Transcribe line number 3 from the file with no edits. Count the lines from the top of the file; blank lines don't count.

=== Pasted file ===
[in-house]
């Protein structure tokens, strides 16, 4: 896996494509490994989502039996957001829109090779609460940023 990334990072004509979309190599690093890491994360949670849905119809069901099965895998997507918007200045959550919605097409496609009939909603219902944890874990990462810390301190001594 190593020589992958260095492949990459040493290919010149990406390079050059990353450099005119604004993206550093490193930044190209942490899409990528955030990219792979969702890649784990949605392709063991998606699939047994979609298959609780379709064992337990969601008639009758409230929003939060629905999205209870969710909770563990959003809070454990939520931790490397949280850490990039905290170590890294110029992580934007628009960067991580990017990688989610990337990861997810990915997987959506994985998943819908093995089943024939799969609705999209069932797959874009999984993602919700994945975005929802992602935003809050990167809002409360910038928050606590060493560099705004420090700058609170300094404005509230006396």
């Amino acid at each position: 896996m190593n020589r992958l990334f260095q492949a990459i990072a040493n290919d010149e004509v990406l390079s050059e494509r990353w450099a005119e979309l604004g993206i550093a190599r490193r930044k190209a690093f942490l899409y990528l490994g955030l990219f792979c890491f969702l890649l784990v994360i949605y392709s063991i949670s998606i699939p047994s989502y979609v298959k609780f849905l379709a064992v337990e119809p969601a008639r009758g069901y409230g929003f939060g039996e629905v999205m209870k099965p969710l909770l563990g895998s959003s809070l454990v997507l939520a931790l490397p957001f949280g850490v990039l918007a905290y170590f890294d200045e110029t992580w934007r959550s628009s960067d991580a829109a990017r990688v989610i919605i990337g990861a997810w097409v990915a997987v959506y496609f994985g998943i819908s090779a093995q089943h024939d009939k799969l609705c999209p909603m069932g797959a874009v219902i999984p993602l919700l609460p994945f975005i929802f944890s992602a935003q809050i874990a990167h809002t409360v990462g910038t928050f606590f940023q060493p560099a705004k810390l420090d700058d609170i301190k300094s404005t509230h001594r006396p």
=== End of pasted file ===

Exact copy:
């Amino acid at each position: 896996m190593n020589r992958l990334f260095q492949a990459i990072a040493n290919d010149e004509v990406l390079s050059e494509r990353w450099a005119e979309l604004g993206i550093a190599r490193r930044k190209a690093f942490l899409y990528l490994g955030l990219f792979c890491f969702l890649l784990v994360i949605y392709s063991i949670s998606i699939p047994s989502y979609v298959k609780f849905l379709a064992v337990e119809p969601a008639r009758g069901y409230g929003f939060g039996e629905v999205m209870k099965p969710l909770l563990g895998s959003s809070l454990v997507l939520a931790l490397p957001f949280g850490v990039l918007a905290y170590f890294d200045e110029t992580w934007r959550s628009s960067d991580a829109a990017r990688v989610i919605i990337g990861a997810w097409v990915a997987v959506y496609f994985g998943i819908s090779a093995q089943h024939d009939k799969l609705c999209p909603m069932g797959a874009v219902i999984p993602l919700l609460p994945f975005i929802f944890s992602a935003q809050i874990a990167h809002t409360v990462g910038t928050f606590f940023q060493p560099a705004k810390l420090d700058d609170i301190k300094s404005t509230h001594r006396p």